Implementation of a Pulmonary Arterial Hypertension (Pah) Preoperative Algorithm for Noncardiac Surgery

1Cleveland Clinic, Cleveland, OH
2MetroHealth Medical Center, Cleveland, OH

Meeting: Hospital Medicine 2011, May 10-13, Dallas, Texas.

Abstract number: 154

Background:

Noncardiac surgery in patients with pulmonary arterial hypertension (PAH) is associated with a morbidity of 42% and a mortality of 7%. The most important pathophysiologic consideration is the effect of increased pulmonary vascular resistance (PVR) on the right ventricular function. PAH has a progressive nature; initially it is caused by a vasoconstrictor process that reverses easily with vasodilator therapy, but then it progresses toward significant vascular fibrosis with irreversible changes with limited or no effect of vasodilator therapy. The main predictors of morbidity and mortality in these patients include: history of pulmonary embolism, NYHA class II, intermediate‐ to high‐risk surgery, surgery duration > 3 hours, right axis deviation, right ventricular hypertrophy, right ventricle systolic pressure (RVSP) > than SBP, and intraoperative vasopressor use.

Purpose:

To implement a preoperative algorithm to identify patients with PAH undergoing noncardiac surgery for appropriate stratification and optimization and minimize perioperative morbidity and mortality.

Description:

A complete history and physical examination is performed with special attention to signs and symptoms of right ventricular dysfunction: dyspnea on exertion (DOE), chest pain, exertional desaturation, right heart failure (large jugular V wave, peripheral edema, and hepatomegaly), syncope, loud P2, and systolic murmur LLSB. The initial preoperative tests include: EKG, chest roentgenogram, and echocardiography. The patient is referred to the pulmonary vascular consult service if she or he has: (1) an established diagnosis of PAH; (2) RVSP > 50 mm Hg on echocardiogram; (3) RVSP 40–50 with DOE, right ventricular dilatation, or dysfunction (see table). The patient is streamlined to surgery if RVSP < 50, is asymptomatic, and has normal RV function. In the immediate perioperative period chronic PAH therapy should be continued. Patients on parenteral prostacyclines may be maintained on their baseline infusion, although they may be switched to intravenous prostacycline perioperatively (e.g., epoprostenol). All patients on chronic anticoagulation should be bridged to intravenous heparin.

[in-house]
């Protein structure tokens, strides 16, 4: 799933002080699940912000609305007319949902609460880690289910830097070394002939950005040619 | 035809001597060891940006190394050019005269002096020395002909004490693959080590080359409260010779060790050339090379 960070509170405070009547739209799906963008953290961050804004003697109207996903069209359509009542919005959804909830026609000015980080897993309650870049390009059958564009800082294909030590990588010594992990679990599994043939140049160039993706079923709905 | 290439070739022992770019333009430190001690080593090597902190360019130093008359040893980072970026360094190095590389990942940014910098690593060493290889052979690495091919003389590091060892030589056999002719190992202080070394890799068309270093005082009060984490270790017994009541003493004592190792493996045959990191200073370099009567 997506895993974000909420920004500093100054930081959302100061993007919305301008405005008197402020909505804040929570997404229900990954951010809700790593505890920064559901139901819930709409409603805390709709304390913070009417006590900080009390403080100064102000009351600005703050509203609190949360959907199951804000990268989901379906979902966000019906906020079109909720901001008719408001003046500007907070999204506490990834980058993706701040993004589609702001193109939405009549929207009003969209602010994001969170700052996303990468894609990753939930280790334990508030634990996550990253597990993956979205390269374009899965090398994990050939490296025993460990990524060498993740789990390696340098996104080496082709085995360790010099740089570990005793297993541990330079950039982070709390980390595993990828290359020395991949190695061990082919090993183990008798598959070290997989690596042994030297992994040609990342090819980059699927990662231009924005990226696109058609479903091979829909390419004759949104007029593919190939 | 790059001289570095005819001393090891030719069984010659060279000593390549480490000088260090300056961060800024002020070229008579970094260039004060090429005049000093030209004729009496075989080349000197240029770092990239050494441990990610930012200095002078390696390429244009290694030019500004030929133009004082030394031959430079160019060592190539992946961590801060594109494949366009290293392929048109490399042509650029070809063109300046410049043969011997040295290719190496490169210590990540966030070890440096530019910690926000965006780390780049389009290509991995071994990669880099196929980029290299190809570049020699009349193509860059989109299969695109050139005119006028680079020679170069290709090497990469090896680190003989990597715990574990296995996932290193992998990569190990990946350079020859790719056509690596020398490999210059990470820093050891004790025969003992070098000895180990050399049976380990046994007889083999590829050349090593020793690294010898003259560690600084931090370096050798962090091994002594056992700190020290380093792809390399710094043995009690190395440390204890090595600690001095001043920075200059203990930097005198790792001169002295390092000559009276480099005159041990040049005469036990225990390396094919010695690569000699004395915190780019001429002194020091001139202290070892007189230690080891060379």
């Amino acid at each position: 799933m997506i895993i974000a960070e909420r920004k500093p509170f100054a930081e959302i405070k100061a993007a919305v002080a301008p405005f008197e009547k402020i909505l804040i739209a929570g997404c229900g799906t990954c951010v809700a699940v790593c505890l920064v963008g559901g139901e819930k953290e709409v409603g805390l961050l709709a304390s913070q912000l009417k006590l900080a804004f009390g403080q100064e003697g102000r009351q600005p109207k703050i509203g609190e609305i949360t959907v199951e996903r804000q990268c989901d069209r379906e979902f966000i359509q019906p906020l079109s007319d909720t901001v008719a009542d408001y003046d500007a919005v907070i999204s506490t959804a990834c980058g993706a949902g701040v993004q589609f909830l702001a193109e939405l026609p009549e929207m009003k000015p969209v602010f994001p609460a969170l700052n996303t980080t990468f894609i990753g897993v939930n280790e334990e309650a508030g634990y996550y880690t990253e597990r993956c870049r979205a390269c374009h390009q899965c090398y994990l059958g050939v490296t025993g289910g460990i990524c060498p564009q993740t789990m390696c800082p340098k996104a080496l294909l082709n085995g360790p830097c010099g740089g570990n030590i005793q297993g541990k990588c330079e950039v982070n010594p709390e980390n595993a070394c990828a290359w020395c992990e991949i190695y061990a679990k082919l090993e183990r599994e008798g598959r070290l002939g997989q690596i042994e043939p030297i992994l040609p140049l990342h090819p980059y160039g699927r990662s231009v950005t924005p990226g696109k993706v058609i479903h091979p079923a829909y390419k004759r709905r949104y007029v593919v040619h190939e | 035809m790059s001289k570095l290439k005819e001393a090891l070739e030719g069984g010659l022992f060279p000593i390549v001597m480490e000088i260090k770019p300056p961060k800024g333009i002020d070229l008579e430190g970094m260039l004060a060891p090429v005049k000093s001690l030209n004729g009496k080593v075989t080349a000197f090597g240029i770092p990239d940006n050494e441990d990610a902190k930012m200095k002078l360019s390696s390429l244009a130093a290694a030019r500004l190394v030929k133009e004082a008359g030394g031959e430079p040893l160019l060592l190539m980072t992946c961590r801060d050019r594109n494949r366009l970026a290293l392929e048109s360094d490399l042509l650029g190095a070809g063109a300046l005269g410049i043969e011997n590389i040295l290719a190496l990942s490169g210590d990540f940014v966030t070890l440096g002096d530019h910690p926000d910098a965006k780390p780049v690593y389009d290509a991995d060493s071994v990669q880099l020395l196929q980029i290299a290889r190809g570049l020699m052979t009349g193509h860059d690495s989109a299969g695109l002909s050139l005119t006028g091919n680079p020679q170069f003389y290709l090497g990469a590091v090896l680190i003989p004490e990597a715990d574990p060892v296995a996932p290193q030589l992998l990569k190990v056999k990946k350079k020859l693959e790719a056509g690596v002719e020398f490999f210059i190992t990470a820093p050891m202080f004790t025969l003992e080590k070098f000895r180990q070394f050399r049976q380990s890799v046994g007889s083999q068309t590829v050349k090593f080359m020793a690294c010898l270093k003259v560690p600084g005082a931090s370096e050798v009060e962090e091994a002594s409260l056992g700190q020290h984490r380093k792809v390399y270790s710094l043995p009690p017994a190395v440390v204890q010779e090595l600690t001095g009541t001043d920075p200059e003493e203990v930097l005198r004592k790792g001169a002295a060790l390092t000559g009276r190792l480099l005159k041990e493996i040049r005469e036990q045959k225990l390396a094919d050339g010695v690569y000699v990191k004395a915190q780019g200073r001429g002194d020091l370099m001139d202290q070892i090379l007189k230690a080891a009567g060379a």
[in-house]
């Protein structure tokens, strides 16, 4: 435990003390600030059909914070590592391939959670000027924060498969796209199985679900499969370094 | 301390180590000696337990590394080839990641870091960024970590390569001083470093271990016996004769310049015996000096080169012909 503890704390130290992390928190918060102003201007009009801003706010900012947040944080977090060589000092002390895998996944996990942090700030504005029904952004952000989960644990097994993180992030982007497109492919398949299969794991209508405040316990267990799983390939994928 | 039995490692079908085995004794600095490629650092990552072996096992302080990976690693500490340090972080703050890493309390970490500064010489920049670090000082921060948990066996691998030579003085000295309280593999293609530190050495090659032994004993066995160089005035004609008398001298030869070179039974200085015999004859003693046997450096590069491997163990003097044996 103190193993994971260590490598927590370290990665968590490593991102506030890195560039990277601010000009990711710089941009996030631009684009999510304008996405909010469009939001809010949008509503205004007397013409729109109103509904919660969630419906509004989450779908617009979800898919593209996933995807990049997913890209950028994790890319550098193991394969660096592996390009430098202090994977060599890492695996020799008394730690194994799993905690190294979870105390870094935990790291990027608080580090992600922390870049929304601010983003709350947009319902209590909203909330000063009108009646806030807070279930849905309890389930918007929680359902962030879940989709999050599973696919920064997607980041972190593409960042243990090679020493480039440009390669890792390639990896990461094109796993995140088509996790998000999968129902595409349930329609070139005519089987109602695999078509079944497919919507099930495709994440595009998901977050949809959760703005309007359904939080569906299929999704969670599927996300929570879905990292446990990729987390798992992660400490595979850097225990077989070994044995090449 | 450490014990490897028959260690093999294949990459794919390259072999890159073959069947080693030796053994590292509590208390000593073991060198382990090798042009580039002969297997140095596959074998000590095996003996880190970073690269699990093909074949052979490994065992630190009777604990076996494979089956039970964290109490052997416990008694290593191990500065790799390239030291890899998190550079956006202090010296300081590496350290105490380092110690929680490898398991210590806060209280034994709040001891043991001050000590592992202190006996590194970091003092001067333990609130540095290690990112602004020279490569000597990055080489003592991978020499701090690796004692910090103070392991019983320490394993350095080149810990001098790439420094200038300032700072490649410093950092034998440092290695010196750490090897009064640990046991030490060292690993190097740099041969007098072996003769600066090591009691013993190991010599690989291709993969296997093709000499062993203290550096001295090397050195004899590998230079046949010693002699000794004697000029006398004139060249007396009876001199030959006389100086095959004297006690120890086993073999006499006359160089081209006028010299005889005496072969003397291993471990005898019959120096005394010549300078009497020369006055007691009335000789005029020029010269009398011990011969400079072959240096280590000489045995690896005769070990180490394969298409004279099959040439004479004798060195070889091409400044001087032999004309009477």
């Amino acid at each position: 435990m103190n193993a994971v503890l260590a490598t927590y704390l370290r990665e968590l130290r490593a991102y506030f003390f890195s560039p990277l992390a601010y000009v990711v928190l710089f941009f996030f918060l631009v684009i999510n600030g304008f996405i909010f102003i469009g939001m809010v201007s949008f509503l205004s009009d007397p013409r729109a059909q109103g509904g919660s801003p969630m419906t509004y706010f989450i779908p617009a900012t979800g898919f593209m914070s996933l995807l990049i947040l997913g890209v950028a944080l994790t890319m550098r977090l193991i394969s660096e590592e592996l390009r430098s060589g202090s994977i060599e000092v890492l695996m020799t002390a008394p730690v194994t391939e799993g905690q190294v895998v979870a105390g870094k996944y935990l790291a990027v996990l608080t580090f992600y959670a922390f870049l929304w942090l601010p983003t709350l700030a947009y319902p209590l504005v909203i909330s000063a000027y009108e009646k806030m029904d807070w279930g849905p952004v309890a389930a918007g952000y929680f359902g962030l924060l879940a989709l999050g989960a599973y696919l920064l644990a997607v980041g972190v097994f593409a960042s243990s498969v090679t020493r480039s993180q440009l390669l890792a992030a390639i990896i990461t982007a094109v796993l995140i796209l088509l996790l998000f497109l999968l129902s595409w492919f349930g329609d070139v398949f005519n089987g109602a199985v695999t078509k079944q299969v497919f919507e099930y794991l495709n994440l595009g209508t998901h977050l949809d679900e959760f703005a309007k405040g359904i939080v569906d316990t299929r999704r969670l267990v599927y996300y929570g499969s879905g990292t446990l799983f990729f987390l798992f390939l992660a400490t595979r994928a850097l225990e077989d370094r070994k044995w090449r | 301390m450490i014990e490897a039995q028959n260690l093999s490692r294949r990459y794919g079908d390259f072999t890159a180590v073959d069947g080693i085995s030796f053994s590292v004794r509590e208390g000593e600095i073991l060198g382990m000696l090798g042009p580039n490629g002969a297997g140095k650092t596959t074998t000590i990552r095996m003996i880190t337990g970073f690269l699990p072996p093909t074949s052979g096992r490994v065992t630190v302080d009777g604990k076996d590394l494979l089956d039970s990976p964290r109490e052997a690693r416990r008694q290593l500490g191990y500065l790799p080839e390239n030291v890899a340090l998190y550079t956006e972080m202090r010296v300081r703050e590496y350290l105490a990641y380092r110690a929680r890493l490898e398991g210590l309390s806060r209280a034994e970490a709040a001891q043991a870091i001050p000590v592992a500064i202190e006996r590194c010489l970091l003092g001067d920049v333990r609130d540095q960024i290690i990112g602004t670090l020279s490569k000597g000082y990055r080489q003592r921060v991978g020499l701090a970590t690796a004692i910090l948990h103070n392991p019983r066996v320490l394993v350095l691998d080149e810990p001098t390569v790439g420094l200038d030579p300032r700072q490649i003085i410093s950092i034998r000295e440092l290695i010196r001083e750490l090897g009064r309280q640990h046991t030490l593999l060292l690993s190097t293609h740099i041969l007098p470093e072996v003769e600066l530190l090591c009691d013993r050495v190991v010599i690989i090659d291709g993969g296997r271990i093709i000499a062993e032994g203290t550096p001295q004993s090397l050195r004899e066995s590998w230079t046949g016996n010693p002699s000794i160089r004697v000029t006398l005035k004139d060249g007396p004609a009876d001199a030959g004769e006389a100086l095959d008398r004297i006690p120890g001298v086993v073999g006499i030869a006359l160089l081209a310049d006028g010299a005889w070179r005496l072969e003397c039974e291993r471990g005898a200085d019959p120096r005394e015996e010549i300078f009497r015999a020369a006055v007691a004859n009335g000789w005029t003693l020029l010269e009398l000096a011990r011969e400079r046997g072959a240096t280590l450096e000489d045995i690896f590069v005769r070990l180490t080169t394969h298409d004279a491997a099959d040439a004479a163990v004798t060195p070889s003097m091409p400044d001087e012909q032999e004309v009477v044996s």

Conclusions:

This algorithm will permit the preoperative identification and optimization of patients with PAH at higher risk of postoperative morbid and mortality.

Disclosures:

M. Auron ‐ none; A. Kumar ‐ none; M. Y. Duran‐Castillo ‐ none; G. Heresi‐Davila ‐ none; C. Vlah ‐ none; R. Dweik ‐ none

To cite this abstract:

Auron M, Kumar A, Duran‐Castillo M, Heresi‐Davila G, Vlah C, Dweik R. Implementation of a Pulmonary Arterial Hypertension (Pah) Preoperative Algorithm for Noncardiac Surgery. Abstract published at Hospital Medicine 2011, May 10-13, Dallas, Texas. Abstract 154. Journal of Hospital Medicine. 2011; 6 (suppl 2). https://www.shmabstracts.com/abstract/implementation-of-a-pulmonary-arterial-hypertension-pah-preoperative-algorithm-for-noncardiac-surgery/. Accessed March 31, 2020.

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